-- As for the rest of the tournament, there will also be a “large school” and a “small school” division. After the season, once the numbers are crunched and the aforementioned #1-61 ranking is generated, the list of large schools and small schools – determined strictly by male enrollment – comes into play. Right off the top, the #1-8 schools – regardless of size – are peeled off for the top tournament. That leaves 53 teams. From those 53 teams, the eight highest-ranked large schools will go to one tournament, and the eight highest-ranked small schools will go to the other tournament. They too will follow the #8 at #1, #7 at #2 etc. quarterfinal system, with all games on Wed. March 3. The winners will continue on to Salem and play semis on Sat. March 6 and finals on Sun. March 7 (see below for game times).
Here is the list of 'large' and 'small' schools, followed by male enrollment. Former Div. II schools are in bold. Four former Div. II schools are in the large school group while 18 former Div. II schools are in the small school group. Bear in mind that the two groupings have no bearing on any in-season play, scheduling, or anything other than post-season seeding. Also, you will notice that the difference between the smallest large school, Roxbury Latin, and the largest small school, Rye Country Day, is only three boys. So, from year to year, the list will change, at least among schools that, like the two just mentioned, hover near the cut-off point.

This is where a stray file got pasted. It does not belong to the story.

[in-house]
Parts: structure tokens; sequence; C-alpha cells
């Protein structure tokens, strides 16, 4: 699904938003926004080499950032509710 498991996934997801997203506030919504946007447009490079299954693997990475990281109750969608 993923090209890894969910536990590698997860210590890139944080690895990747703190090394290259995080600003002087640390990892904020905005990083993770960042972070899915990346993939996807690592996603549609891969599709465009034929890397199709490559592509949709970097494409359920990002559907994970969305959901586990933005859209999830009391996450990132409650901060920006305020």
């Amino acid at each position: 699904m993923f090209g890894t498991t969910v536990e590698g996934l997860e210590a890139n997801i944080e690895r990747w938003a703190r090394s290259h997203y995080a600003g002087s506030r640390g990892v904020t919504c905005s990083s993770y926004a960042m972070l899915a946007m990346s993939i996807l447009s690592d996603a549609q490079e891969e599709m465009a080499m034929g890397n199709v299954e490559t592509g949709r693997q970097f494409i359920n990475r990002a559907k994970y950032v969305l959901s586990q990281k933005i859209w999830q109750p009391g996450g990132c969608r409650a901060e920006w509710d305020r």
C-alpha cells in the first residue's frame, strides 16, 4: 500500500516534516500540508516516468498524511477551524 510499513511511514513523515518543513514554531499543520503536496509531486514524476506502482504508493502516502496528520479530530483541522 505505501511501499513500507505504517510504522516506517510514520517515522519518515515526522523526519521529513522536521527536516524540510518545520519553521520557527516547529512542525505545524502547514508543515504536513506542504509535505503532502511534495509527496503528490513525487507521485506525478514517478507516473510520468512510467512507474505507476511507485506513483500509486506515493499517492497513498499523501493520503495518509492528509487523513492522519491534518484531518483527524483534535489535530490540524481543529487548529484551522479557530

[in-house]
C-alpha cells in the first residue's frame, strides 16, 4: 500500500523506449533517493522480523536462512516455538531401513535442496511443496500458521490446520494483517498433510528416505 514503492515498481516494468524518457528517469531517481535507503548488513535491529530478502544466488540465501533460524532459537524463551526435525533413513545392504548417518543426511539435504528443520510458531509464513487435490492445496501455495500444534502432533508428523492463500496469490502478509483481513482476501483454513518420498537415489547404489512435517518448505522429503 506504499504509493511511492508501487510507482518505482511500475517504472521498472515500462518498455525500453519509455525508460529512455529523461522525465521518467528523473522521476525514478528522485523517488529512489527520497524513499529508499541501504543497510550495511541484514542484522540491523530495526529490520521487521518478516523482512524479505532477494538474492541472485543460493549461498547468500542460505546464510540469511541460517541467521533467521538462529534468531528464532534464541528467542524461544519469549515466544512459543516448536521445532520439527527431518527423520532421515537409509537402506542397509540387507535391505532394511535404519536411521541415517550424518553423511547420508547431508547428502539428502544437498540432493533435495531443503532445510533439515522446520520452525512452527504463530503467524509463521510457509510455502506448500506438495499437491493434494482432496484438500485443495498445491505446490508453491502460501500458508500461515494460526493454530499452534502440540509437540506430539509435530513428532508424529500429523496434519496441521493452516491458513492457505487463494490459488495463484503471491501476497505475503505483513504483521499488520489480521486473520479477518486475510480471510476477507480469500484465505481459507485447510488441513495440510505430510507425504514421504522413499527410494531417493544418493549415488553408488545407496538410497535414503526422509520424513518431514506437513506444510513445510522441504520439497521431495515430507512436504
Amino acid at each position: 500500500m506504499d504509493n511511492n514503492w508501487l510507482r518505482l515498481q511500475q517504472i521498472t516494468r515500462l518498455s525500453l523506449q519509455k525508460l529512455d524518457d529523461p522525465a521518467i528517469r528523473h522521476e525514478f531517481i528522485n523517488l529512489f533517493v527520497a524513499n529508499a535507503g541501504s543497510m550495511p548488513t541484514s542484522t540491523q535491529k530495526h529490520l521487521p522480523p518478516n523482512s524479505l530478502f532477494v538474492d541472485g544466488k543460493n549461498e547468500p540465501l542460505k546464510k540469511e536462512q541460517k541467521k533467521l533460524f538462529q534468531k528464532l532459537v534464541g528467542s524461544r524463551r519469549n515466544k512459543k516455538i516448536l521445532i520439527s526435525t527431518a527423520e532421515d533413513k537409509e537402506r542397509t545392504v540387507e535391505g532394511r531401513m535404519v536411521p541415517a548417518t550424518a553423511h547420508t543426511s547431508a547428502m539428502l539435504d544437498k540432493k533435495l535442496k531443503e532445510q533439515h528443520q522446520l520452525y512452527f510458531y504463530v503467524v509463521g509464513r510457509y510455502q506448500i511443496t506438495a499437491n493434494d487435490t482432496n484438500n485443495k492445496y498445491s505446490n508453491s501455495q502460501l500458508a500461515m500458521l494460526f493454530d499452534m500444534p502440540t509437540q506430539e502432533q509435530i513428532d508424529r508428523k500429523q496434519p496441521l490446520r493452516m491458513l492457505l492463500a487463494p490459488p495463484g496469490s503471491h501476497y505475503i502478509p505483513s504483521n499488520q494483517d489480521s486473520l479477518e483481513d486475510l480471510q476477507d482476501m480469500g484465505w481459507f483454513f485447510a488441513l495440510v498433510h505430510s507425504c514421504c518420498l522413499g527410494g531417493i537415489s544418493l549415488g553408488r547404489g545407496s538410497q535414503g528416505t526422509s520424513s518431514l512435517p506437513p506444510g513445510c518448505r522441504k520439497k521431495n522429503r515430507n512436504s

Opting-up is prohibited.
17. St. Paul’s—263
18. St. Seb’s—254
19. Belmont Hill—247
30. New Hampton—210
31. Roxbury Latin—206
32. Rye Country Day—203
33. Portsmouth Abbey—198
40. St. Mark’s—186
44. St. George’s—174
46. King Low—163
52. South Kent—153
54. Kents Hill—140
Just to reiterate, the Elite 8 Tournament will feature the Top 8 schools as determined by the new formula (its details follow) so, at least basically, that remains unchanged. In other words, Andover, with 543 boys, and Hoosac, with 71 boys, are both eligible for the Elite 8. Once the schools in the Elite 8 are pulled from the lists below, the highest remaining large schools will go to one tournament and the highest remaining small schools will go to the other. If any of this isn’t clear, just let us know, and we’ll try to put a finer point on it.